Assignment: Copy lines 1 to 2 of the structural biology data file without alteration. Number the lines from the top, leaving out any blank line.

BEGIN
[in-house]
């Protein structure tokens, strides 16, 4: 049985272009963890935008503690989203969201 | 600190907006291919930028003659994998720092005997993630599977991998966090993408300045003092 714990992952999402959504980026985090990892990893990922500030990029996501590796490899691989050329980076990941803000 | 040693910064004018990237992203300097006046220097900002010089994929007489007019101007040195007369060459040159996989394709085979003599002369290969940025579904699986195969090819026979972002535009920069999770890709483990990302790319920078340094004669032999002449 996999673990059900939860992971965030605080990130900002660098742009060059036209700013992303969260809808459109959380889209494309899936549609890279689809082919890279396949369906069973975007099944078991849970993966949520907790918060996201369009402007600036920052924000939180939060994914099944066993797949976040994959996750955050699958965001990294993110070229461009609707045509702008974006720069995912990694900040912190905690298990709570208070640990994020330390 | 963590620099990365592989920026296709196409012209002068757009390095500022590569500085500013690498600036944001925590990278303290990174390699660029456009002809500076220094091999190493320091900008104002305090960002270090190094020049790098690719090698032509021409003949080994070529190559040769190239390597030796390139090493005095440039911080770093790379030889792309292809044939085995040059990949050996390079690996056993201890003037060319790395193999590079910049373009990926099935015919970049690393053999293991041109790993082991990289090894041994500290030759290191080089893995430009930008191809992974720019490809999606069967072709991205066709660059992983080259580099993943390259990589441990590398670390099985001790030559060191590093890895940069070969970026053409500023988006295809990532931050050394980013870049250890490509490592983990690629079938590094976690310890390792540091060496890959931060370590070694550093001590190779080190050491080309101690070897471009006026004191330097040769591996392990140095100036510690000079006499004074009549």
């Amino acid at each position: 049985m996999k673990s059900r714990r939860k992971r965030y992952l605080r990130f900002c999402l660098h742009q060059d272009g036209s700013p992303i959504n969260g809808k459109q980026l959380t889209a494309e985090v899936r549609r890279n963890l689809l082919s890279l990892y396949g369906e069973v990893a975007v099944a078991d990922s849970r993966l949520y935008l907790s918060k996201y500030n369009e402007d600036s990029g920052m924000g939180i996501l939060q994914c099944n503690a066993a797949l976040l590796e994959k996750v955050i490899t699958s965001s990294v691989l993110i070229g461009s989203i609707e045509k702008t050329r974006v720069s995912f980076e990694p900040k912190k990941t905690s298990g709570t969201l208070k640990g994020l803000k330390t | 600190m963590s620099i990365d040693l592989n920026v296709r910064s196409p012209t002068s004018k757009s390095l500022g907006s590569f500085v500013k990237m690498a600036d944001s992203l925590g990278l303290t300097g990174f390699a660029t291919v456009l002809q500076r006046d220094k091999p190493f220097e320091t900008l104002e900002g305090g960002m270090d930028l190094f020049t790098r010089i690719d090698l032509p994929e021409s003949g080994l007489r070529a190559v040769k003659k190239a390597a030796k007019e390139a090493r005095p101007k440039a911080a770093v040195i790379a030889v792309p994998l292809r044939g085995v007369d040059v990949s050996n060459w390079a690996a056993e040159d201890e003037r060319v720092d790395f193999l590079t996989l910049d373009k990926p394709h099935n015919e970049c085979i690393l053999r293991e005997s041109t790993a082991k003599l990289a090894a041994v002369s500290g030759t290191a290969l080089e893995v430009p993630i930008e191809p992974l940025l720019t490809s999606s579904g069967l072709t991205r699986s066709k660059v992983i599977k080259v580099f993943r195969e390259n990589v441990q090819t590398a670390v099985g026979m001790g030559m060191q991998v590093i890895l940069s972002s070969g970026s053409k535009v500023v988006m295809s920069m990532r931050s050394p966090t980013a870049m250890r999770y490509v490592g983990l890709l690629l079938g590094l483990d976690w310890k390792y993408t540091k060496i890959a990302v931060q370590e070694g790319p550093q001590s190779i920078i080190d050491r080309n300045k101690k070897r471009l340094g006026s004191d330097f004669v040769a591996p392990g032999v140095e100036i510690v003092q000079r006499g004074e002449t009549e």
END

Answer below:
[in-house]
């Protein structure tokens, strides 16, 4: 049985272009963890935008503690989203969201 | 600190907006291919930028003659994998720092005997993630599977991998966090993408300045003092 714990992952999402959504980026985090990892990893990922500030990029996501590796490899691989050329980076990941803000 | 040693910064004018990237992203300097006046220097900002010089994929007489007019101007040195007369060459040159996989394709085979003599002369290969940025579904699986195969090819026979972002535009920069999770890709483990990302790319920078340094004669032999002449 996999673990059900939860992971965030605080990130900002660098742009060059036209700013992303969260809808459109959380889209494309899936549609890279689809082919890279396949369906069973975007099944078991849970993966949520907790918060996201369009402007600036920052924000939180939060994914099944066993797949976040994959996750955050699958965001990294993110070229461009609707045509702008974006720069995912990694900040912190905690298990709570208070640990994020330390 | 963590620099990365592989920026296709196409012209002068757009390095500022590569500085500013690498600036944001925590990278303290990174390699660029456009002809500076220094091999190493320091900008104002305090960002270090190094020049790098690719090698032509021409003949080994070529190559040769190239390597030796390139090493005095440039911080770093790379030889792309292809044939085995040059990949050996390079690996056993201890003037060319790395193999590079910049373009990926099935015919970049690393053999293991041109790993082991990289090894041994500290030759290191080089893995430009930008191809992974720019490809999606069967072709991205066709660059992983080259580099993943390259990589441990590398670390099985001790030559060191590093890895940069070969970026053409500023988006295809990532931050050394980013870049250890490509490592983990690629079938590094976690310890390792540091060496890959931060370590070694550093001590190779080190050491080309101690070897471009006026004191330097040769591996392990140095100036510690000079006499004074009549």